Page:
An employer’s perspective

Kathryn Long

We spoke to Kathryn Long, Commercial Finance Business Partner at Essex County Council about the benefits of employing apprentices. Kathryn oversees the professional study scheme and Graduate Finance Trainee Programme. She is also the CIPFA training manager and the finance lead for graduate recruitment, and is the CIPFA South East regional president.


Could you tell us a little about your job role, the apprenticeship programmes your organisation supports and how many apprentices you typically recruit/manage in a year?

I am a Commercial Finance Business Partner within the finance team at Essex County Council (ECC). ECC offers numerous apprenticeship programmes across the organisation, from Level 3 up to Level 7, covering a multitude of different standards from customer service to social care and IT. Last year, we welcomed nearly 50 new apprentices (all started virtually) and offered over 40 current staff apprenticeship development opportunities. Within finance, we support CIPFA and AAT apprenticeships, with 12 CIPFA and eight AAT apprentices currently. We have a couple of learners who aren't on the apprenticeship scheme, but this is on an exception basis. Our default approach is that when someone starts a new qualification, they join via the apprenticeship route.

What would you say are the benefits of participating in an apprenticeship programme and employing apprentices?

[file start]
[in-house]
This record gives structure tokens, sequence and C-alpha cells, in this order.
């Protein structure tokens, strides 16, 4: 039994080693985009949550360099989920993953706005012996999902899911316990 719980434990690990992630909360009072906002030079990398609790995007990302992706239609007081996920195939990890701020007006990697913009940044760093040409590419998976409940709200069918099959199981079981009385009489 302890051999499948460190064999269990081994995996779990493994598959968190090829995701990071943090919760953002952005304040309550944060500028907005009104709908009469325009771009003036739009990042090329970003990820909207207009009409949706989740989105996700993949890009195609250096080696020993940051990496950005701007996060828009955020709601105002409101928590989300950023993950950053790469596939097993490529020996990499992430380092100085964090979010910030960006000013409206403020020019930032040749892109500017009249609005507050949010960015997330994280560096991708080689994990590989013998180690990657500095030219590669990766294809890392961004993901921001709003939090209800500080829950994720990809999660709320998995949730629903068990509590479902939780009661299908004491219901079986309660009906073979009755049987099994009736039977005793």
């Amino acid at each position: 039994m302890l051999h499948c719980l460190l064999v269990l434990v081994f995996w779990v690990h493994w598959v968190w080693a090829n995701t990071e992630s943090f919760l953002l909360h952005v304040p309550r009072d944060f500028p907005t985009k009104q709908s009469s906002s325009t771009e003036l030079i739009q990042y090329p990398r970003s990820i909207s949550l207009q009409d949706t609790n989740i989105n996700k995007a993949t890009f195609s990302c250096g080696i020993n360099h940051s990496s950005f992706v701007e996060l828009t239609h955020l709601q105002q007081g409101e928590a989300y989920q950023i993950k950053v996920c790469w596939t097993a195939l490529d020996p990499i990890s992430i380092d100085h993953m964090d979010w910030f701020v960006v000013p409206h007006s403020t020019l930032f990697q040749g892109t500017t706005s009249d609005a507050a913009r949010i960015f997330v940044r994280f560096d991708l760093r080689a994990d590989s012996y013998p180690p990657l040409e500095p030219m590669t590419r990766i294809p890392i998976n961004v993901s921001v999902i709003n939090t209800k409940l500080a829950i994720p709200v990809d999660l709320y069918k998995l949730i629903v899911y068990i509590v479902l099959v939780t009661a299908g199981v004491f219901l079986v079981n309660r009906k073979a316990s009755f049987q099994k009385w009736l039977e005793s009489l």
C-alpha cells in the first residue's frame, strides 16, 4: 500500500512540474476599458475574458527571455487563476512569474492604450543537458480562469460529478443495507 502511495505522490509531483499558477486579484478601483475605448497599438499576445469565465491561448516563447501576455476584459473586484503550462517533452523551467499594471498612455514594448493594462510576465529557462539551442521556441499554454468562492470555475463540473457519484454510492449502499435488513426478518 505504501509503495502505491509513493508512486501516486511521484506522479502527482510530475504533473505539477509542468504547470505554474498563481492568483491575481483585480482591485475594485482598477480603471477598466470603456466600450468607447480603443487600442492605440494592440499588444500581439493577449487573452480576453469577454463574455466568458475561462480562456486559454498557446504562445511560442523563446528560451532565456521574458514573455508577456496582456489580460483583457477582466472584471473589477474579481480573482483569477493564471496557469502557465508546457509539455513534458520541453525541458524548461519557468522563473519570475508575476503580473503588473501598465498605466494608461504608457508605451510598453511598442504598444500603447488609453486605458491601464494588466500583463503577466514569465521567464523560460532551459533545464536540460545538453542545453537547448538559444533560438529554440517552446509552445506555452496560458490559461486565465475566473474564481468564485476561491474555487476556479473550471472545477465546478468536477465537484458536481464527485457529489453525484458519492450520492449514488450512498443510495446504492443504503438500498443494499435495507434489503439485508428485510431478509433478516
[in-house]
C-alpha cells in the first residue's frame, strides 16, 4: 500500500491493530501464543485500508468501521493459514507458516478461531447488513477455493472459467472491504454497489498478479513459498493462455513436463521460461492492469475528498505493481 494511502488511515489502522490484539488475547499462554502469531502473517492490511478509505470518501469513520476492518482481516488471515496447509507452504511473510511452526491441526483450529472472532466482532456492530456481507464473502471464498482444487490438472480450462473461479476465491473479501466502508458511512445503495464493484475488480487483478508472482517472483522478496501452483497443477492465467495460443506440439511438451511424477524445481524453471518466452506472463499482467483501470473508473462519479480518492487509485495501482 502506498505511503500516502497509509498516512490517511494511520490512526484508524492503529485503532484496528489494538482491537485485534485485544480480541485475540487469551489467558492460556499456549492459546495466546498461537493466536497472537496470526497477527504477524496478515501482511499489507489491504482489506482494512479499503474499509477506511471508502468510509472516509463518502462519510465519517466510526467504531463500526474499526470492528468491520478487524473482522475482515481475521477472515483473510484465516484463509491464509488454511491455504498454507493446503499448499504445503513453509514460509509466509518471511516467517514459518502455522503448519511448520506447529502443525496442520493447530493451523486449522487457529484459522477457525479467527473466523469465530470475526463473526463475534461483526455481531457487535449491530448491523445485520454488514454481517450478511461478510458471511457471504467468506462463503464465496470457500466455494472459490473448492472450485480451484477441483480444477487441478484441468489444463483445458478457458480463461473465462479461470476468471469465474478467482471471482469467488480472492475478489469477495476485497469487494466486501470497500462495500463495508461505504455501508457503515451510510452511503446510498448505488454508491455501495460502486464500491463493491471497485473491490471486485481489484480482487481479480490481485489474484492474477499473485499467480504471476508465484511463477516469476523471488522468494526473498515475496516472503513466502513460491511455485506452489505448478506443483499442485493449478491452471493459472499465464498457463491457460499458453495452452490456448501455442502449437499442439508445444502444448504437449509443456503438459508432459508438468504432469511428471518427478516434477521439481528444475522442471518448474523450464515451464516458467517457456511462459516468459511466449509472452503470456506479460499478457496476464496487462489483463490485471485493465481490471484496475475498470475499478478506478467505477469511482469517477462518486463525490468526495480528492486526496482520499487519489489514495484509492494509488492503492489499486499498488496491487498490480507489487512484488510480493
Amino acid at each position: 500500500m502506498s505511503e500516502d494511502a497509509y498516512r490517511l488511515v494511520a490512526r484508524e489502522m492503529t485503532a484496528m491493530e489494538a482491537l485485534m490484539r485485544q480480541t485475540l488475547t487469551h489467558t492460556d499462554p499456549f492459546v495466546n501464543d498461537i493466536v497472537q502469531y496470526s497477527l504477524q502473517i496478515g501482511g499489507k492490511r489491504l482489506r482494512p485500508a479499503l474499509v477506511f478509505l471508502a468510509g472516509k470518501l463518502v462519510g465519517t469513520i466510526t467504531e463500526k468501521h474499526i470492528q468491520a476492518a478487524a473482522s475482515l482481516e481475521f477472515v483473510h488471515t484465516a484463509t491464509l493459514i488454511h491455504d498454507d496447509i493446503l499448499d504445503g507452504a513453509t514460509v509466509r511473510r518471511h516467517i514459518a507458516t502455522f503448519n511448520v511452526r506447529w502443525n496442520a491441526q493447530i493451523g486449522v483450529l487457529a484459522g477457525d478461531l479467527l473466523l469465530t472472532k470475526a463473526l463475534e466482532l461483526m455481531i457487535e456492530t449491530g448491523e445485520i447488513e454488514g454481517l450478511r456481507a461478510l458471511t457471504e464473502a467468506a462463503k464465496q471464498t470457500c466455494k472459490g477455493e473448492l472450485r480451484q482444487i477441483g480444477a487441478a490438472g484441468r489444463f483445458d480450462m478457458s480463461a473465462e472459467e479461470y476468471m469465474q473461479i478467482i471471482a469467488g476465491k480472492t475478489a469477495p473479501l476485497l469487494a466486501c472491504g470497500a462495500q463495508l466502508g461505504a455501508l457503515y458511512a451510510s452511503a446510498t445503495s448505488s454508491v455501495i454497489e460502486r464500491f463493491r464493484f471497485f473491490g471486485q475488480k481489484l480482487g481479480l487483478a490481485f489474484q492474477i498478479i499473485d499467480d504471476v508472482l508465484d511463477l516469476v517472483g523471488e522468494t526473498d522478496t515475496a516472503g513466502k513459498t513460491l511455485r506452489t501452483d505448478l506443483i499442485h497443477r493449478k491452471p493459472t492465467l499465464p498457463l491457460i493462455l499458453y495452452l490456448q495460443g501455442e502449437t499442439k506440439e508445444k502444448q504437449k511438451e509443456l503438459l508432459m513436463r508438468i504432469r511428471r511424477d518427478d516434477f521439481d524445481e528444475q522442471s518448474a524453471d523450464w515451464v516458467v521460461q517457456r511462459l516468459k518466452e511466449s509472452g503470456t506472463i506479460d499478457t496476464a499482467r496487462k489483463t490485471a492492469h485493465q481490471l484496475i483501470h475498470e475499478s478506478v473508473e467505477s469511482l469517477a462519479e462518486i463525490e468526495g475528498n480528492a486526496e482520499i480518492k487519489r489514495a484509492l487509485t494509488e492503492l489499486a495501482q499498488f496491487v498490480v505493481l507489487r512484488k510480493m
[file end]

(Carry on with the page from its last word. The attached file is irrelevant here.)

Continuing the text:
At Essex, we have always prioritised professional development and technical training to ensure we have a high-performing finance team. We were committed to supporting professional qualifications before the apprenticeship levy was introduced. The apprenticeship programme now allows us to claim training costs from the levy, meaning we can support more members of the team to study. Supporting a greater number of ECC learners in achieving a qualification really helps us to strengthen our resilience and grow future public finance leaders.

Another benefit of the apprenticeship is the structure it provides. It really makes everyone focus on completing their work experience and off-the-job training throughout their studies. That way, you finish, then you do your end-point assessment, and then you are qualified straightaway. It's good to have that support.

How did you decide what level of apprenticeship you wanted your employees to take?

For our finance team, it's AAT and CIPFA. Anyone joining on the graduate scheme would go straight into the CIPFA Level 7 Accountancy Professional Apprenticeship. For anyone who is already working within the finance team, if they're AAT qualified, we offer CIPFA as part of our professional study scheme and let people apply for funding and day release that way. They would go straight to Level 7. For anyone joining at an accounting officer entry level position, we strongly encourage AAT and also support our existing accounting technicians to become fully AAT qualified as well. So, there isn't really much of a decision in terms of the level of apprenticeship, as we support specific qualifications. Whether AAT or CIPFA, we assess each person based on where they are and the appropriate level for them to start at

Are there any ways you've had to adapt in response to the pandemic?